Following his enthusiastic embrace of fascism between the wars, Ezra Pound became a leading English-language propagandist for the Axis during WWII. In recovering the extent of Pound’s activism for Radio Rome between 1940 and 1943 and then, in the Nazi-occupied Salo Republic until 1945, this lecture reveals the many different pen-names, anti-Semitic broadcasts and propaganda strategies developed by Pound in WWII. After providing an overview of long- buried manuscripts, letters and payments for his work as a radio propagandist, this lecture will then focus upon Pound’s propaganda themes and strategies – some of which were clearly inspired and developed by his reading of Hitler’s Mein Kampf . In light of these new findings, this presentation suggests that Pound was far more influential, and far more respected, as an Axis propagandist than has been previously argued. As such it will be shown that his propaganda efforts were in close keeping with the views of key functionaries no less than the wider Axis trajectory during World War II – from declarations of a ‘new order’ in Europe to calls for vengeance against ‘traitors’ and ‘Jews’ by the time of Mussolini’s 1943 arrest and Pound’s contemporaneous indictment for treason by US authorities. Finally, this lecture turns to what biographers have described as the ‘least known period’ in Pound’s life:his propaganda for Mussolini’s Salo Republic. In the culmination of Pound’s importance to the Nazi- puppet regime, this lecture thus concludes by retracing his activities between 1943 and the final defeat of the Axis in spring 1945, including his radio propaganda, anti-Jewish activism, and continued commitment to the Axis cause until the very end of World War II.
Self-Directed Terrorism: Past Present And Future
What is often called ‘Lone wolf’ terrorism, but is better understood as ‘self- directed’ terrorism (for reasons explored in this lecture), has a surprisingly long and bloody past. Most people studying this area agree there have been several previous ‘waves’ of solo-actor terrorism, from belle époque anarchism, to postwar anti-colonialism to more recent ideological attacks; of the latter, Anders Behring Breivik has been the most recent and murderous. In the present and, quite likely, the future, the motivations and context of this tactic have largely via right–wing extremists and, for different reasons, jihadi Islamists. Without doubt, these kinds of attacks have witnessed a frightening spike since the onset of the Internet Age. After a new definition of this phenomena several less-known cases in Britain in the last 15 years will be analysed, before being compared and contrasted with Breivik’s solo-actor attacks on 22 July 2011, which killed 77 people in Norway.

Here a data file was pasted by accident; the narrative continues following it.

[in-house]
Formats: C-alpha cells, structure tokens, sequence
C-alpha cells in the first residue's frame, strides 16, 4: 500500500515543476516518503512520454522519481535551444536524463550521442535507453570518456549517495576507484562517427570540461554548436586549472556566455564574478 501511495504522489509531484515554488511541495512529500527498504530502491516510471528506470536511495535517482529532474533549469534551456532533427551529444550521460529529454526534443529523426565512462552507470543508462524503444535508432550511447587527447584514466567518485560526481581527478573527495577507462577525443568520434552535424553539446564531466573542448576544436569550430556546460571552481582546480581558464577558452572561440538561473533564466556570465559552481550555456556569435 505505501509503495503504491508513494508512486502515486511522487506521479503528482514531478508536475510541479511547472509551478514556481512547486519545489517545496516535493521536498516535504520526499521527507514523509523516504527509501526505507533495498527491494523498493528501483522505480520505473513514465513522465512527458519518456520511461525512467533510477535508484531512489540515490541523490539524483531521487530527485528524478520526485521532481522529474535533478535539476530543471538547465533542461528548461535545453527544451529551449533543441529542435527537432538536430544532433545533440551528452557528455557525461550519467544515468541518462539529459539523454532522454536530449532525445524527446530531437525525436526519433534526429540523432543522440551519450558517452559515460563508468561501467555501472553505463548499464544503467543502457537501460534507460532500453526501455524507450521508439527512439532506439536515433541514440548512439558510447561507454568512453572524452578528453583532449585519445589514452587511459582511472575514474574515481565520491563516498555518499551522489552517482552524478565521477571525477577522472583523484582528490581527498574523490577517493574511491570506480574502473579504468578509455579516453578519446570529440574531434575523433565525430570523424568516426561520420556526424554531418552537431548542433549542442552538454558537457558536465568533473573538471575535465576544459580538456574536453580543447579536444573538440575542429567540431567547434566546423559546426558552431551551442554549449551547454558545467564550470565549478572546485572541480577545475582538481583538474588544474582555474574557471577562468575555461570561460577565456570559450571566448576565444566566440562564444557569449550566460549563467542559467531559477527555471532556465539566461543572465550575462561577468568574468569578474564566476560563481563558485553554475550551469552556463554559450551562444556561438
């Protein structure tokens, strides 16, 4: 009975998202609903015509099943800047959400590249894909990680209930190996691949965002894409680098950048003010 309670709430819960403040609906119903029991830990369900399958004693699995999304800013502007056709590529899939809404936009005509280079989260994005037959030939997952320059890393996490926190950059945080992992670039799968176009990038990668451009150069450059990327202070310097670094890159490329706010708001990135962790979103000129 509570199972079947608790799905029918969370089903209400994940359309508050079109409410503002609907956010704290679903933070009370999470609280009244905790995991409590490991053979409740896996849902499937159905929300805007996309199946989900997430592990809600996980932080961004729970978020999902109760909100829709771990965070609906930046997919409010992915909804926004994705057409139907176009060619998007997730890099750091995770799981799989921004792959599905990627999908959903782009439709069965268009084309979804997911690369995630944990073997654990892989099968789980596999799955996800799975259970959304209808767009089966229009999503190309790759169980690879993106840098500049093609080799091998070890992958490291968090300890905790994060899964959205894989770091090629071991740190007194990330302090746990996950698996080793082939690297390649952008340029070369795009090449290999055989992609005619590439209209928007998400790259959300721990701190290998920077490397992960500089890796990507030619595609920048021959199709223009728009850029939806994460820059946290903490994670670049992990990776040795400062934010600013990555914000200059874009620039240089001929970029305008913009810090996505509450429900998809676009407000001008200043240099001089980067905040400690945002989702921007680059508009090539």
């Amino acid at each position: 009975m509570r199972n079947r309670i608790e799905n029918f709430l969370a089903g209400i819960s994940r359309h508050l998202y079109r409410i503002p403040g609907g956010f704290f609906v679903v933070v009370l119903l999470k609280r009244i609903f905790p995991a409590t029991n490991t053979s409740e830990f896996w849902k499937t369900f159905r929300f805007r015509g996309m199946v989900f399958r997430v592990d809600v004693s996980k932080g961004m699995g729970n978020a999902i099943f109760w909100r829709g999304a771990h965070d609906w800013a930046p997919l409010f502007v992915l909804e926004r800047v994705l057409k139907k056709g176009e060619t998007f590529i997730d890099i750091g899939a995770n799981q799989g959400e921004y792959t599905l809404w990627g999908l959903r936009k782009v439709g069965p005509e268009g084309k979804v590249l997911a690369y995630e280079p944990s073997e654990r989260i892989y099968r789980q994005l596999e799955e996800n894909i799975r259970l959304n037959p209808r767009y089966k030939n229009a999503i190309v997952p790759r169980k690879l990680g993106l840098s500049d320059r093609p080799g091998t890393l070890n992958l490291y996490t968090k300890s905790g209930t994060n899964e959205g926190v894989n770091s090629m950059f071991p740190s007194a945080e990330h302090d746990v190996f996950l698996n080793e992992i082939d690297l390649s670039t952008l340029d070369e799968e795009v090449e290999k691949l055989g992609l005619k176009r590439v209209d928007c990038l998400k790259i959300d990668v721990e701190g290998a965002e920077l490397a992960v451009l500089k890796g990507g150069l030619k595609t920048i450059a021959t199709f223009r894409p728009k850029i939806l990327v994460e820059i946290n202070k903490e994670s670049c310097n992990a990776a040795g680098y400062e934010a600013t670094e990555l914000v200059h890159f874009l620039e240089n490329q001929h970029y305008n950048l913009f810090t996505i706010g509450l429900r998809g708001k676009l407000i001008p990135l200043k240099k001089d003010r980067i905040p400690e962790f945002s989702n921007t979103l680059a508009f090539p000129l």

Matthew Feldman is a Reader in Contemporary History at Teesside University, where he co-directs the Centre for Fascist, Anti-fascist and Post- fascist Studies. He is also a Senior Research Fellow at the University of Bergen, Norway; he has held previous fellowships with the Universities of Oxford and Birmingham, as well as HEFCE and the University of Northampton, where he previously directed the School of Social Sciences’ Radicalism and New Media Research Group (www.radicalism-new-media.org). He is also an editor of Wiley- Blackwell’s online journal, Compass: Political Religions, Continuum’s two monograph series, Historicizing Modernism and Modernist Archives, and has published widely in the areas of cultural and political history since WWI.